As a copywriter, you may write several articles every working day. After a time, your creative soul may shrivel up and want to crawl into a corner. This brings on the Hunger Games, writer style. Your hunger –and need – for positive cash flow fights with your desire to hang up the fountain pen after a prolonged dry spell.
When I’m struggling with article writing, I like to get through it by playing games. No, I’m not taking about Candy Crush or Papa Bear Saga (though I did have a good run on Papa Bear a while ago). I’m talking about some creative ways to push through the work that needs to get done. Now, be forewarned. I tend to be easily amused. I don’t need to visit Disney World to thoroughly enjoy myself. But here are a few games you might like to try next time you’re struggling to get through your article writing tasks.
The Word Game
I’ve always been a fan of word games, even as a child. One game I like to play is this: I choose one word for the day — it should be a unique word, one that is not generally used in everyday writing or conversation — then I make myself fit it into everything I write for that day. The rule is that it has to fit naturally, so the article doesn’t suffer because of my use of the word. I’m actually playing that game today. See if you can figure out what the word is.
Playing for Time
This little game is actually just making use of time to motivate myself. A few other writers use this technique, but it’s still worth mentioning. Just look at the clock and time how long it takes you to write a certain amount of words. Then time yourself for the rest of the day. Make yourself keep on schedule by never exceeding the allotted amount of time per 100 words, or 200 words, etc. This is a great way to stay focused and get your work done so you can sail off on your boat for the rest of the afternoon. (If you don’t have a sailboat yet, don’t worry. Keep timing yourself and you will soon!)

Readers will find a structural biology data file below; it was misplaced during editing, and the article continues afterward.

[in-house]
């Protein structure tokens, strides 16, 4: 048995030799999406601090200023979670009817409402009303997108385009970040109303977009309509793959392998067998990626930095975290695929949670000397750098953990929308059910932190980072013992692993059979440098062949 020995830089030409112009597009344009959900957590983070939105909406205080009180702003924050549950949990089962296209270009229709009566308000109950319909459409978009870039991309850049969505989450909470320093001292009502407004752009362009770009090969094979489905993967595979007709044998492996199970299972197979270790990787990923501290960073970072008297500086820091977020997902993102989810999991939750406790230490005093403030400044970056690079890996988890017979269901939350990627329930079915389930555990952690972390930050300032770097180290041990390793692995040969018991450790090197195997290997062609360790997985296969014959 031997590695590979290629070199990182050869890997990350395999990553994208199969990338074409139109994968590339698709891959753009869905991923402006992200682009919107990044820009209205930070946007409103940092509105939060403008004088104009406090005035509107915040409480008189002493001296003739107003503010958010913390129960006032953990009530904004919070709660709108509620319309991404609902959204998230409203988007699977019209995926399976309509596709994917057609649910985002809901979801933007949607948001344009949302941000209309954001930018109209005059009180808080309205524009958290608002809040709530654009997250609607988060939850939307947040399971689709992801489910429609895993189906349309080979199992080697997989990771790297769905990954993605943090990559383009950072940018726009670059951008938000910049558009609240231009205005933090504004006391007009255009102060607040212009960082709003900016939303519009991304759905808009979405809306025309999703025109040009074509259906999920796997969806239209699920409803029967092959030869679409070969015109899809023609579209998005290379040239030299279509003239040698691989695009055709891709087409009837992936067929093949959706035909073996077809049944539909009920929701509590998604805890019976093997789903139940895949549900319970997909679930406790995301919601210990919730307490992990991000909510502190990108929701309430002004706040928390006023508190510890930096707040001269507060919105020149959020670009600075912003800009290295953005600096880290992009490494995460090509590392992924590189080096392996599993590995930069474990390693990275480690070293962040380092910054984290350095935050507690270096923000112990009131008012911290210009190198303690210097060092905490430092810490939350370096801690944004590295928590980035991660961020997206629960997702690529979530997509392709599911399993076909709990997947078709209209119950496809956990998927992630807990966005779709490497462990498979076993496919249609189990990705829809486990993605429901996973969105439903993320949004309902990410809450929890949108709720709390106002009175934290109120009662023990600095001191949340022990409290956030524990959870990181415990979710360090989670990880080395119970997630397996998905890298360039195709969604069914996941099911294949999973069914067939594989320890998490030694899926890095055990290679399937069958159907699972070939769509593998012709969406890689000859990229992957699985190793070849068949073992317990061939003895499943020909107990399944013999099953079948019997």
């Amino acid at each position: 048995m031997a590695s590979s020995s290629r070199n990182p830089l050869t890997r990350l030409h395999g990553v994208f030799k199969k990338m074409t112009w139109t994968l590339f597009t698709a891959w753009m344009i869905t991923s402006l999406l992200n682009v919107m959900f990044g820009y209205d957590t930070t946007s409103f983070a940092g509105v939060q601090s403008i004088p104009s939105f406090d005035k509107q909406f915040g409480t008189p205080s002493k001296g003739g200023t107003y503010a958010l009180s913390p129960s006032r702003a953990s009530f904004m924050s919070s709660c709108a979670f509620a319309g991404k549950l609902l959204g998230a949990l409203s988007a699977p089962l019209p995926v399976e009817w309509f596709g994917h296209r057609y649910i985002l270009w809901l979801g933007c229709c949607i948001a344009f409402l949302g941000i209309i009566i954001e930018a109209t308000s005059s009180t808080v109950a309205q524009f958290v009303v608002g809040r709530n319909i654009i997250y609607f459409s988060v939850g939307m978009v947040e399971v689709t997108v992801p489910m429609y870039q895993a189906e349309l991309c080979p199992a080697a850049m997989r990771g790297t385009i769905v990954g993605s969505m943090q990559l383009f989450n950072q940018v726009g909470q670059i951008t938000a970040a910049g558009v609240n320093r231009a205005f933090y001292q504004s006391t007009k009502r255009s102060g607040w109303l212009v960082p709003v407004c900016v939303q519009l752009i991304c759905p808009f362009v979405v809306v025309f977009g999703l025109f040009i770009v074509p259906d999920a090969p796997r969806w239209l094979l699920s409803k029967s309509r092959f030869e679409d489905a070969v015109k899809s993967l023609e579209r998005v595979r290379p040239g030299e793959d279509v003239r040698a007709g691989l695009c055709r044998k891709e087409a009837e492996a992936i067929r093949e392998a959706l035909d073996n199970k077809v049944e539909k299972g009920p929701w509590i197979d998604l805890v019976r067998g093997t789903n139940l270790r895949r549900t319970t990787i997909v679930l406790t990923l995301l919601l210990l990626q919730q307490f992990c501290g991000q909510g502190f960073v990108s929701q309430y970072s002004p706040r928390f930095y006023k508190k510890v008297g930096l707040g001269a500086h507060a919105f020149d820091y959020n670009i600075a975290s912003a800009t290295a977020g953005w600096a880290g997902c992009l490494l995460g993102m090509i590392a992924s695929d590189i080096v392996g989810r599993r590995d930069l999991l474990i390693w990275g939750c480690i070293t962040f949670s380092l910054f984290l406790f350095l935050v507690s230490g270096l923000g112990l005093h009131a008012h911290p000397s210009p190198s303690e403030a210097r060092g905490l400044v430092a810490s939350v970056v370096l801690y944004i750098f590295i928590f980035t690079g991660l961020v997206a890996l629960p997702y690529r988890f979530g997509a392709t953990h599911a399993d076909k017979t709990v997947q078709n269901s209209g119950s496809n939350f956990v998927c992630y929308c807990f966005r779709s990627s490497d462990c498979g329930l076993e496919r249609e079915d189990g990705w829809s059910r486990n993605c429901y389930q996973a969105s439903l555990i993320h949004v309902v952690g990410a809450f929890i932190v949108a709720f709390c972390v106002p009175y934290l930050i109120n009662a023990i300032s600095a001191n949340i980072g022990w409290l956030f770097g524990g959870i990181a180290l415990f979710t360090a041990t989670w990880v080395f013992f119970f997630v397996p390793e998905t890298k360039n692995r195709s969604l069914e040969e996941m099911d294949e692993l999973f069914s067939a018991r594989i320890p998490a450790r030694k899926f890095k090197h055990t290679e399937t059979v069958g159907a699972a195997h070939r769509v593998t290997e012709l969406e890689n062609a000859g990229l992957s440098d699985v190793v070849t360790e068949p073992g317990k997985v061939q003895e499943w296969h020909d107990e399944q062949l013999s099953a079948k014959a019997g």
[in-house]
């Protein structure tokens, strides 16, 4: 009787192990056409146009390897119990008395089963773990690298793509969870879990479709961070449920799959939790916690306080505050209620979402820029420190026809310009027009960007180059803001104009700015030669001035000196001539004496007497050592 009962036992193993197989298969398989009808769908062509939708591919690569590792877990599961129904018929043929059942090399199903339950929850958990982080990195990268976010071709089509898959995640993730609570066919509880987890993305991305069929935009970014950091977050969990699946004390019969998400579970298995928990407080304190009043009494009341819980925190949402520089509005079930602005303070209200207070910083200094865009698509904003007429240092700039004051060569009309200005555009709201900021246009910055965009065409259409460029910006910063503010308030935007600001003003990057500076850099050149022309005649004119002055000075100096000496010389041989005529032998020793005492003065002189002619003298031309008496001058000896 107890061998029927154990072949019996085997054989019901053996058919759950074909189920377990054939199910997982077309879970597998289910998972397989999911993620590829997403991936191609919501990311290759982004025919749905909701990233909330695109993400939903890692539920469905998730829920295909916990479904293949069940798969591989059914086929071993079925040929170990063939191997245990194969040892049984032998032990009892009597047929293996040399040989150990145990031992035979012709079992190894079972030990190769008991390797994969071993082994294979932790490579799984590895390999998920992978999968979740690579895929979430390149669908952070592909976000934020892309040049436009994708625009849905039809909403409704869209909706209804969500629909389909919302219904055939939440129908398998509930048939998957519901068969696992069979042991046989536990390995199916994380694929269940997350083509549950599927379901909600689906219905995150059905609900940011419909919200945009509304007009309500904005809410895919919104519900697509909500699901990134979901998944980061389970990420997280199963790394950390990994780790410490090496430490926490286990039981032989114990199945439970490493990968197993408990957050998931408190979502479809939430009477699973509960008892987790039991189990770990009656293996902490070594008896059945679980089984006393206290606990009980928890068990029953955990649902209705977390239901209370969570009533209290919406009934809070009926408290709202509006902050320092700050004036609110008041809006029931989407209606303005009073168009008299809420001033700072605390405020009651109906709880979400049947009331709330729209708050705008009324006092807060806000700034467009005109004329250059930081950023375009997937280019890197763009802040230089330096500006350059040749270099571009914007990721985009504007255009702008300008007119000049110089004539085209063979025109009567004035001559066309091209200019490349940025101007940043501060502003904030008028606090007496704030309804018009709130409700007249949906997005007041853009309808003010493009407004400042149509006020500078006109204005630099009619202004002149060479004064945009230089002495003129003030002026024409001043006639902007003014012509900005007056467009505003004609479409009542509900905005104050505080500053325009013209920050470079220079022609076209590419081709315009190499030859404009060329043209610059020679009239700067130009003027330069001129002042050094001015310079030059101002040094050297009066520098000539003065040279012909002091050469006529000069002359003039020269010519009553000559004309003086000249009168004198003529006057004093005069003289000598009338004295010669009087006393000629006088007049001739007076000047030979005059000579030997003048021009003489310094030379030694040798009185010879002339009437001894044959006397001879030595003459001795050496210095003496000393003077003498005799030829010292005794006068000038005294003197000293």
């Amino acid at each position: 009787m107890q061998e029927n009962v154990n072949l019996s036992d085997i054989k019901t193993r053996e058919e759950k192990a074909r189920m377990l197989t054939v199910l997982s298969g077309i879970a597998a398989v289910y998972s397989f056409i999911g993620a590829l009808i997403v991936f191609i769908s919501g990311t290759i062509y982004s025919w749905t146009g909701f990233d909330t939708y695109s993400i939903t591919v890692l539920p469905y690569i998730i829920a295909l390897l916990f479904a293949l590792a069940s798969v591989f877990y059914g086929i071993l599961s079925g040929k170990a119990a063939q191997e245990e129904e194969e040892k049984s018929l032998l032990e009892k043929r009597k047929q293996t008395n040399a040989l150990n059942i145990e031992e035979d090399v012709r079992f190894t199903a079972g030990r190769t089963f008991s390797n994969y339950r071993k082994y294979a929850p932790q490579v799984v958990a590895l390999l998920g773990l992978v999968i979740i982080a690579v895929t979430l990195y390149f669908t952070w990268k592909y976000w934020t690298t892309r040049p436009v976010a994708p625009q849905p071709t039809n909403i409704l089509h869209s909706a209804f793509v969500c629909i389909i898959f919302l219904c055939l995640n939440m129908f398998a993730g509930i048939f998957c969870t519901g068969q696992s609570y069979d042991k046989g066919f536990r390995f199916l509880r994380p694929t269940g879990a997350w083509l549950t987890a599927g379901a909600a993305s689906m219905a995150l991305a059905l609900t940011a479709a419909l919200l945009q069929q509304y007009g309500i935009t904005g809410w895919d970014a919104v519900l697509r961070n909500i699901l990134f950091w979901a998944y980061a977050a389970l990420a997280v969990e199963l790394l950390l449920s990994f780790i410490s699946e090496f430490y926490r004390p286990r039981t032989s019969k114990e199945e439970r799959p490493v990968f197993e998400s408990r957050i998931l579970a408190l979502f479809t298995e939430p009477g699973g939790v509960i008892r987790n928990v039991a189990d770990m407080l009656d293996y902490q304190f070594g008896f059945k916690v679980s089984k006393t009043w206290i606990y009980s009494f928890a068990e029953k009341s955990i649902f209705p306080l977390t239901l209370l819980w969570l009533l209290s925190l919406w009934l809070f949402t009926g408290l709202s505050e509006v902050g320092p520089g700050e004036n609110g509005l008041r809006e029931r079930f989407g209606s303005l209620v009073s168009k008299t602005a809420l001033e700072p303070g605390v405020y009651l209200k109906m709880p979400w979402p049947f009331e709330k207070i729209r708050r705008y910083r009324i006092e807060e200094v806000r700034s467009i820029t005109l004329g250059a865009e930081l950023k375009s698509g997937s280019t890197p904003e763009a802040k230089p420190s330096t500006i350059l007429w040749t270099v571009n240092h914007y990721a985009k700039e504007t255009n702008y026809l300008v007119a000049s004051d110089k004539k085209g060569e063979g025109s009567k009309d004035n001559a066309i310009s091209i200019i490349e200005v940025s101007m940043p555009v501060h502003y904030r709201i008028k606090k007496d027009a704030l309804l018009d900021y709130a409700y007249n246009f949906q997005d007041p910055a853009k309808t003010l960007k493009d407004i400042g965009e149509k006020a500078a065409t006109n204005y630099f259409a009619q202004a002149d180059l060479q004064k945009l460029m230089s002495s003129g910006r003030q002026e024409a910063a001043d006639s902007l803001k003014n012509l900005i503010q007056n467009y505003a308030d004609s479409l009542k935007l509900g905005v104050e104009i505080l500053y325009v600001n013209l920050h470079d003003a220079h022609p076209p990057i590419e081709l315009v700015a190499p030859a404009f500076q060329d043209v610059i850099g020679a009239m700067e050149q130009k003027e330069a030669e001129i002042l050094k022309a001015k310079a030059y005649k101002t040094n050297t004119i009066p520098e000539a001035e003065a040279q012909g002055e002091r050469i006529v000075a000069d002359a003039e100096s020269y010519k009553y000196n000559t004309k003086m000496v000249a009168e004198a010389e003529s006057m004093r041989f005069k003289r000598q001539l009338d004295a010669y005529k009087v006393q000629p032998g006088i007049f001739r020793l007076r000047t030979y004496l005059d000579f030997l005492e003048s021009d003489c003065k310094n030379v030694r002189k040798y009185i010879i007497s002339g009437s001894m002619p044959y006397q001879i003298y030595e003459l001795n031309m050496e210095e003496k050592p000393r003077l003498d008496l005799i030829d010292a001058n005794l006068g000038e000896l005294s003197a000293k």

Playing for Pennies
At one point in my long and illustrious career, I was writing lots of short articles for little pay. (I don’t advice this as a path to boat ownership.) To stay motivated, and also to help keep track of how many shorties I’d written, I developed a little game. I placed a cocktail glass next to my desk next to a pile of pennies. Every time I finished a shorty (article, that is), I’d throw a penny into the glass. At the end of the day, I counted up the pennies, and each one stood for a certain amount of money that I had made. It was strangely rewarding, hearing that clink each time a penny dropped. The best part is, it kept me motivated and kept my fingers tapping on the keyboard.
Hopefully some of these ideas may come in handy for you when you’re running short on motivation for your article writing. Feel free to comment if they’ve helped.
Kate S is a professional, freelance copywriter. Did you figure out the word? It was illustrious. Thanks for reading!